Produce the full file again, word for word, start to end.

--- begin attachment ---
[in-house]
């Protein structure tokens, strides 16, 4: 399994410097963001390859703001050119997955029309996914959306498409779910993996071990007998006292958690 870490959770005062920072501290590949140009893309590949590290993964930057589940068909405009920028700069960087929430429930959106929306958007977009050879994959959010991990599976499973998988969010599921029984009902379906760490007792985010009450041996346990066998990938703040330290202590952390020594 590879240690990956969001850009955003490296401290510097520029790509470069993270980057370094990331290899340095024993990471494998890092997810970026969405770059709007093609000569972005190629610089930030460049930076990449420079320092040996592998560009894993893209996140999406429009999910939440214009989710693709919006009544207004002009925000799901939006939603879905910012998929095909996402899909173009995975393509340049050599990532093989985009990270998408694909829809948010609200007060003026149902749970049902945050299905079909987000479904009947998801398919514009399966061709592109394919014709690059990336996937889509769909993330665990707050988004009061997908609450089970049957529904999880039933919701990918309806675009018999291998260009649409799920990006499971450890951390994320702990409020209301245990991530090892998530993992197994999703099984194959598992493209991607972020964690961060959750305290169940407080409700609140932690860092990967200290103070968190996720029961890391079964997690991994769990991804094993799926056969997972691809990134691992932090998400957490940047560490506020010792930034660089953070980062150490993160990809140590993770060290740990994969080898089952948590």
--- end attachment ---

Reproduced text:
[in-house]
């Protein structure tokens, strides 16, 4: 399994410097963001390859703001050119997955029309996914959306498409779910993996071990007998006292958690 870490959770005062920072501290590949140009893309590949590290993964930057589940068909405009920028700069960087929430429930959106929306958007977009050879994959959010991990599976499973998988969010599921029984009902379906760490007792985010009450041996346990066998990938703040330290202590952390020594 590879240690990956969001850009955003490296401290510097520029790509470069993270980057370094990331290899340095024993990471494998890092997810970026969405770059709007093609000569972005190629610089930030460049930076990449420079320092040996592998560009894993893209996140999406429009999910939440214009989710693709919006009544207004002009925000799901939006939603879905910012998929095909996402899909173009995975393509340049050599990532093989985009990270998408694909829809948010609200007060003026149902749970049902945050299905079909987000479904009947998801398919514009399966061709592109394919014709690059990336996937889509769909993330665990707050988004009061997908609450089970049957529904999880039933919701990918309806675009018999291998260009649409799920990006499971450890951390994320702990409020209301245990991530090892998530993992197994999703099984194959598992493209991607972020964690961060959750305290169940407080409700609140932690860092990967200290103070968190996720029961890391079964997690991994769990991804094993799926056969997972691809990134691992932090998400957490940047560490506020010792930034660089953070980062150490993160990809140590993770060290740990994969080898089952948590």